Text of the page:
Fine Art Galleries in Department Stores? Old News.

by Paula Newton December 26, 2018

Sears catalogue page from 1963 or 1967. Image via culturalghosts.blogspot

On Christmas Eve, The Wall Street Journal published a piece about the future of the department store. With the popularity of online shopping, some are trying out new and unique ideas to save the stores. The Journal reports many examples, including this one from Texas:

In Plano, Texas, a company called Neighborhood Goods last month opened what Chief Executive Matt Alexander calls a new type of department store that sells products from furniture to sweaters and hosts events. Everything in the store is for sale, including the art on the walls, the cutlery in the restaurant and the chairs in communal spaces.

Art from the walls? In a department store? Glasstire’s Brandon Zech and a few other people from online journals and blogs are quick to point out that the concept of art galleries in department stores is far from a new idea. points to the The Vincent Price Collection at Sears included gallery paintings and other works by Rembrandt, Chagall, Picasso, Whistler and many contemporary artists of the day. It included a watercolor by Andrew Wyeth and a painting by Salvador Dali commissioned by Price. While the price tags for these painters’ works add some questions about their authenticity, Artistsnetwork also think that some were legit, so at least a few shoppers in the late 1960s got some real bargains.

An amateur sleuth at digs into several examples, including two prints by Goya from his famous series of etchings called Los Caprichos:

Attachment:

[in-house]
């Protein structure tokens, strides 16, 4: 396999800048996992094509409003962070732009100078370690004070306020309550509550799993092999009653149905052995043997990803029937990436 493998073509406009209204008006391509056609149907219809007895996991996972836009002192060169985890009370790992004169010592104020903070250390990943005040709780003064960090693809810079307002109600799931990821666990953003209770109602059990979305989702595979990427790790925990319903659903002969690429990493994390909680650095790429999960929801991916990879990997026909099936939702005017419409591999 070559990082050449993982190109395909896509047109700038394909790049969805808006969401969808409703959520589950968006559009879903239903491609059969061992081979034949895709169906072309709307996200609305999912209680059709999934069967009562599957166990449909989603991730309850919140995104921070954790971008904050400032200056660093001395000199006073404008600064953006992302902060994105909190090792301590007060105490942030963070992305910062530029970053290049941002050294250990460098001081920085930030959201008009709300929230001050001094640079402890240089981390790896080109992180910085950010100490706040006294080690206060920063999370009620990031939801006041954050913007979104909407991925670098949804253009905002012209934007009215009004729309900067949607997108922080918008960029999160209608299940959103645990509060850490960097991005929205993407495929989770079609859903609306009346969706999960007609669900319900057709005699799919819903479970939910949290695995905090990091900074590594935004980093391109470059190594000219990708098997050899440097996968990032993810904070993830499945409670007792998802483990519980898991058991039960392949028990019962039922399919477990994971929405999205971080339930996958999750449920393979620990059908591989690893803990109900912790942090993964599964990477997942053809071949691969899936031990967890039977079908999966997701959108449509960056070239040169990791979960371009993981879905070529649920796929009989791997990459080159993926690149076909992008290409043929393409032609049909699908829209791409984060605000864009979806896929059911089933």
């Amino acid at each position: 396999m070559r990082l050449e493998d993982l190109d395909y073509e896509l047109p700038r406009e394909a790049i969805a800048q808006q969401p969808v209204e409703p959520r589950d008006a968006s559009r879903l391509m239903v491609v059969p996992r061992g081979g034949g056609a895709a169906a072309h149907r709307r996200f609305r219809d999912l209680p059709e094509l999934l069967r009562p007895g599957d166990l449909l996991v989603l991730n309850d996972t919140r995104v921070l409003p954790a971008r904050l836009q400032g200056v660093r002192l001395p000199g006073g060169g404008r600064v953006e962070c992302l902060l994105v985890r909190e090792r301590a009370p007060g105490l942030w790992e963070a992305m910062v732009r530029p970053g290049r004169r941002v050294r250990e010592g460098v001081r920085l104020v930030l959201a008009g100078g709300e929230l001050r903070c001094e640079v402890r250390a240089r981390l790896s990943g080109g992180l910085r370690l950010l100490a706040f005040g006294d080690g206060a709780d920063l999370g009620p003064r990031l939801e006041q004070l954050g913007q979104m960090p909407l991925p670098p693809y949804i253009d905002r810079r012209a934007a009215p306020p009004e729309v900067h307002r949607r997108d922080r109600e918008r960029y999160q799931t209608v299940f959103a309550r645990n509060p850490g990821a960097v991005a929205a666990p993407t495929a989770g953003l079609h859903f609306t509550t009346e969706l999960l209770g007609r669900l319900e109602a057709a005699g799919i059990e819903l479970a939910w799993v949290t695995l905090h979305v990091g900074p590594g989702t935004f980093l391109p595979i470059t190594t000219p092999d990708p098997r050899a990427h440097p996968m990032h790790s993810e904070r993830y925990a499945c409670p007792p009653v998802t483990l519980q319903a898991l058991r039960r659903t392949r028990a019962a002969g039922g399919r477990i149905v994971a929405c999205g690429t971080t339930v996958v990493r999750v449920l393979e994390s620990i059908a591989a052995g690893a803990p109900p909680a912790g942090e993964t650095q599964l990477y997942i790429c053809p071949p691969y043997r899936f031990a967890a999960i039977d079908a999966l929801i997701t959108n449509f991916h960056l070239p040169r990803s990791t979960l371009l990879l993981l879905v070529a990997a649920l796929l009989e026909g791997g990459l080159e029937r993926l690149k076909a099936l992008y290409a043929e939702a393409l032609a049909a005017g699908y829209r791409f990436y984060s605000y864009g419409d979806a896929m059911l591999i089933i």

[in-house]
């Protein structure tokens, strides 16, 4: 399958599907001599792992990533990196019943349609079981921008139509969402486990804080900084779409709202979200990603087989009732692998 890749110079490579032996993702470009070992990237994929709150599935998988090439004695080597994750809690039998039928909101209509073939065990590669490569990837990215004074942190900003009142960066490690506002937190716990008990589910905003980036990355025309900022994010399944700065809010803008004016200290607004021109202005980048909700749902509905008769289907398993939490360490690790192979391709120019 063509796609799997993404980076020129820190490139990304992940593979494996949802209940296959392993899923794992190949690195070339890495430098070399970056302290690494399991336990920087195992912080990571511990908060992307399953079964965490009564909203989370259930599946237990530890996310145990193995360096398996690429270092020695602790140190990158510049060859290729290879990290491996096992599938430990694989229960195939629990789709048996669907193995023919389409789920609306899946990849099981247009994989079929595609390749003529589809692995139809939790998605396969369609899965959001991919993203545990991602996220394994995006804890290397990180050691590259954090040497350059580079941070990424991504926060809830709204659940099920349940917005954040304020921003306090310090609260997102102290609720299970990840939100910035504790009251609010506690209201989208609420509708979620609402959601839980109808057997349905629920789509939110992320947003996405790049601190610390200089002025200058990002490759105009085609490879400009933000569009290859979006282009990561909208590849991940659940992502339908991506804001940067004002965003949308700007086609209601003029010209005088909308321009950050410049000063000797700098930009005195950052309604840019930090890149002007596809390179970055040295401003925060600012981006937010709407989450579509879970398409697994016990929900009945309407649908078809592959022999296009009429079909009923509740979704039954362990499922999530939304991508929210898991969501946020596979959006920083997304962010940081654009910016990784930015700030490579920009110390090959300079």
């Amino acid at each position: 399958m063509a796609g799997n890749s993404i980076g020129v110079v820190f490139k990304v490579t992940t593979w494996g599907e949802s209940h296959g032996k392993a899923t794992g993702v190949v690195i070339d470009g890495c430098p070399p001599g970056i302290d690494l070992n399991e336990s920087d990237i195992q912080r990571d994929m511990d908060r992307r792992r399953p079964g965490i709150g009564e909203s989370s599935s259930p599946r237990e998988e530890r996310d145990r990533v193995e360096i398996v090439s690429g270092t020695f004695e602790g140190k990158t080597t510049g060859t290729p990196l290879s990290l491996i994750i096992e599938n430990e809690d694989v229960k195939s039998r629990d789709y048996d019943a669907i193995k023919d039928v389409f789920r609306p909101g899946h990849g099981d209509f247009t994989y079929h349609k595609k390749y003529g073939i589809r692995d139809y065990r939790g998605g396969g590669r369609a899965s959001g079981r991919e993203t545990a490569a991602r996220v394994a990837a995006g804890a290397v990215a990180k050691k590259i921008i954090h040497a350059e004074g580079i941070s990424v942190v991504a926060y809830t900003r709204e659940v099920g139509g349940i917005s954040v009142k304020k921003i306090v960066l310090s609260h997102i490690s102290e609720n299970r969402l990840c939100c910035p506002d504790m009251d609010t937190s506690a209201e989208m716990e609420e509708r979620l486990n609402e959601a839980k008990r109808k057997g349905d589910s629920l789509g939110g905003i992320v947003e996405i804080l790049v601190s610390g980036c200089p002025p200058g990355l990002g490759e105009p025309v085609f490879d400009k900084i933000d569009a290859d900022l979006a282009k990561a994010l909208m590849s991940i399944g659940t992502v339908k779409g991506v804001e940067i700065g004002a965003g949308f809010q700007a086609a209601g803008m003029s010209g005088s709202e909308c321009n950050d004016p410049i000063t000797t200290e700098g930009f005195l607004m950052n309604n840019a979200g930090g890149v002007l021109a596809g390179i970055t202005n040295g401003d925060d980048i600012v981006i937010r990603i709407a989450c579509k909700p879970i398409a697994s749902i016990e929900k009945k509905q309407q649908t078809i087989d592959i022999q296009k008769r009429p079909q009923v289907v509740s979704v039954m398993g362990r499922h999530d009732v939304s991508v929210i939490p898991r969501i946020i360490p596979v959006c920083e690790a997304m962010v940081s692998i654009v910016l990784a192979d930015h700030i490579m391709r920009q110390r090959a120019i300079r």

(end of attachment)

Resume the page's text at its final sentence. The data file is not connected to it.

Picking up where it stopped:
Unscrupulous publishers churned out prints like this long after Goya’s death, and even though they used the original printing plates, they did so without Goya’s permission.  This flooded the market with unauthorized editions that degraded in quality as time went on.  The problem is so rampant that when you Google it, “Goya Caprichos forgery” autocompletes before “Goya Caprichos.”

Below is a video made by Sears with Vincent Price describing the collection.


You may also like


Gwen Meharg December 26, 2018 - 21:52

This is magical. Thank you for sharing this. We were watching Poe stories tonight and Vincent was telling them.
Happy New year.

Heidi Vaughan December 30, 2018 - 21:30

I just came across a Chagall print during an art appraisal house call. It had Vincent Price’s signature on the back. I asked my client about it and she told me she purchased the print at an event at Sears in Houston hosted by Price in the 1960s. I loved seeing this article, and especially Price’s advice on selling art in the video!

Utopia Weiner January 1, 2019 - 19:19

Indeed. Art galleries in department stores are not new. Gumps, the orig flagship store, in its hey and day showed trad fine art and exquisite fine craft.

In Japan, for as long as there have been department stores, there have been art galleries inside of them showing the best and the brightest of Japanese fine art and fine craft from living (and a few dead) artists.

All the work is for sale and usually all of it sells, especially the work of ceramic artists, whose work and the collecting of it, is taken very very seriously in Japan.

There is also an American chain that has a name similar to Urban Outfitters but is more grown-up and feminine. Their Dallas branch in Northpark Mall is a hideous dull thing, but their flagships in NYC and Cali both have large gallery spaces that show ‘decorative’ art and craft in a modern setting that is very appealing and has really promoted and benifitted the artists shown.

It’s not a new idea. But anything that gets Art out of the segregated gallery districts and into the eyes of the maddening crowd, is a good thing.


Leave a Comment

Funding generously provided by: